How Will Schools Keep Returning Students Safe from COVID-19?

Children in school with masks on

School has resumed for some students throughout the country, but as communities across Maryland and the nation work to stop the spread of the novel Coronavirus (COVID-19), this new school year looks notably different. For many students, remote learning is the new normal. Children who will be returning to the classroom may do so with hesitation, having understandable concerns about their health and safety. School districts have to implement new guidelines to protecting students, teachers, and staff from contracting COVID-19.

Public and private schools throughout Maryland are taking varied approaches to school this fall. Some are allowing students to return in person five days a week, while others are providing online learning. Many more schools have developed hybrid options separating students into smaller groups that alternative between in-person and remote instruction. This hybrid model reduces class sizes to allow social distancing.

Starting the School Year with Remote Instruction

Across the Baltimore region and throughout the state, most Maryland schools will begin the year entirely online. In these counties, attendance will be taken in the morning. Students will report to class at scheduled times via live video calls, and assignments will be graded as usual. The goal is to mimic the traditional school day as much as possible and maintain a daily routine.

For many families, online instruction from home seems to be the safest option. Families have concerns about the risk of COVID-19 exposure and are not fully convinced their schools are taking adequate measures to protect children. Children with underlying health issues or family members who are especially vulnerable to the virus may opt for remote instruction indefinitely.

Benefits of In-Person Instruction

As many parents will attest based on their experience from the last school year, some children simply do not respond well to remote learning. Many children found the lack of structure, limited social interaction, and technology hurdles especially challenging. An online resource sponsored by the American Academy of Pediatrics (AAP) stresses the importance of getting children back in the classroom, once it is safe, for the following reasons:

  • Children have access to mental health support and other vital sources that are not available online.
  • Students learn essential social skills while interacting with their peers and teachers.
  • Because low-income families may not have access to technology, their children will inevitably fall behind during the pandemic.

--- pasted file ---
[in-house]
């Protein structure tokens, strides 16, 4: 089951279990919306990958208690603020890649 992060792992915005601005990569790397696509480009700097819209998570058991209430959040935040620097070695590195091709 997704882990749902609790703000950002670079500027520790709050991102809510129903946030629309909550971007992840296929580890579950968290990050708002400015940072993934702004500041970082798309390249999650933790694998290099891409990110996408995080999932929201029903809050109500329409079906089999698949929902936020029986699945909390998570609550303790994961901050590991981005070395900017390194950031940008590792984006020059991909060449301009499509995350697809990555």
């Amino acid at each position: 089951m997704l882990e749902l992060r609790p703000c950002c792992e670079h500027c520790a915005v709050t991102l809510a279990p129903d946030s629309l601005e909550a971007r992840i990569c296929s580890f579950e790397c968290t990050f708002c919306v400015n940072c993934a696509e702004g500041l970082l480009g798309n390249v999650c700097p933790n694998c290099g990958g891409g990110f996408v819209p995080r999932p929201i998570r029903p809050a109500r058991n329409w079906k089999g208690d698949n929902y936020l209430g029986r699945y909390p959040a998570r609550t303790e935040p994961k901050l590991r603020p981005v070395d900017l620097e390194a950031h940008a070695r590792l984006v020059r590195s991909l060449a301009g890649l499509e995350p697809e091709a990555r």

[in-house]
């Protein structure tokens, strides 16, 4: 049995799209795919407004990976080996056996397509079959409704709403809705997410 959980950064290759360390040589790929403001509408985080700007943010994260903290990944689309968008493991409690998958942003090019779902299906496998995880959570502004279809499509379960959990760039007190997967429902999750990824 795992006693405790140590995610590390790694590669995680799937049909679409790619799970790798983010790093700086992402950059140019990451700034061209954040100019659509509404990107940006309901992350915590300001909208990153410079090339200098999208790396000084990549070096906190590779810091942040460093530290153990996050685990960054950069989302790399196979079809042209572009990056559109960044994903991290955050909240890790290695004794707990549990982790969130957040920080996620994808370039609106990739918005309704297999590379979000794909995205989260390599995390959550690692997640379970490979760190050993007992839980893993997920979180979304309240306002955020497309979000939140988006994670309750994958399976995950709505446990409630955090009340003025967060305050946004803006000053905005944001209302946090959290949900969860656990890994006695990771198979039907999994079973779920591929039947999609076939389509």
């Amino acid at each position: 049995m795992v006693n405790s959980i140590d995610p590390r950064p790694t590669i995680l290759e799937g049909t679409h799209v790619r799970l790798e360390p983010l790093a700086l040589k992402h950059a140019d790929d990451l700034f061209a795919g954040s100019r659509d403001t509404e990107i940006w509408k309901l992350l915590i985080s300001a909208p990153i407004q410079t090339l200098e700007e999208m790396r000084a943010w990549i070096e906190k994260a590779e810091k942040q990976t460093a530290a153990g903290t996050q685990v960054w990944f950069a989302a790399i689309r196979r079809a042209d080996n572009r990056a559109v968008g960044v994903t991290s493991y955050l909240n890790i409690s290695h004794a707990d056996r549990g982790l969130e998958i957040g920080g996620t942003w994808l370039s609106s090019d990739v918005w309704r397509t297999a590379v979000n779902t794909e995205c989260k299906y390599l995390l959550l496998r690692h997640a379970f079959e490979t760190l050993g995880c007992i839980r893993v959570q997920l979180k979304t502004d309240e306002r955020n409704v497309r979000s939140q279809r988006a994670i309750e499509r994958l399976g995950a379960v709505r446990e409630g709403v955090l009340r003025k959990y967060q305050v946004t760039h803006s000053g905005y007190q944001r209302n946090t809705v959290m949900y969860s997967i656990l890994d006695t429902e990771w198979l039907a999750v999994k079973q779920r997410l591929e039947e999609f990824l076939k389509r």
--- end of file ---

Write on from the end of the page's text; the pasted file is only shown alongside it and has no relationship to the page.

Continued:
• There are concerns about too much screen time and its potential impact on children’s overall health and well-being.

What Happens When Maryland Schools Reopen?

Most states allowing in-person instruction are only doing so provided they have certain safety protocols in place to prevent transmission, and only if infection rates in their communities fall below a certain percentage. Maryland school administrators are working toward a plan for students to return full time eventually, once criteria can be met. However, what will the classroom after COVID-19 look like, and can parents trust it will be truly safe for their children?

Making School Safer During COVID-19

Schools that are allowing in-person instruction are making significant changes to protect staff and students. Although these modifications will surely evolve over time as we continue to learn more about the spread of COVID-19 and how to best prevent it, the following are some of the ways school will look different this year:

Changes in the Classroom

It is clear children are returning to a brand-new classroom experience this fall. Rooms have fewer desks, which are spaced at least six feet apart. Some school districts installed plastic shields to prevent the spread of respiratory droplets that may transmit the virus from person to person. Classrooms may also be outfitted with audiovisual equipment to allow lessons to be shared with students receiving remote instruction. Classroom surfaces and common areas are to be cleaned and sanitized often according to guidelines from the Centers for Disease Control and Prevention (CDC).

Face Coverings

Cloth face coverings are required in most school districts throughout Maryland and the nation. The AAP recommends them for children over the age of two and reminds parents when worn correctly, cloth face masks are safe for long periods of time. Masks should fit well, cover both the nose and mouth, and be washed frequently.

Good Hand Hygiene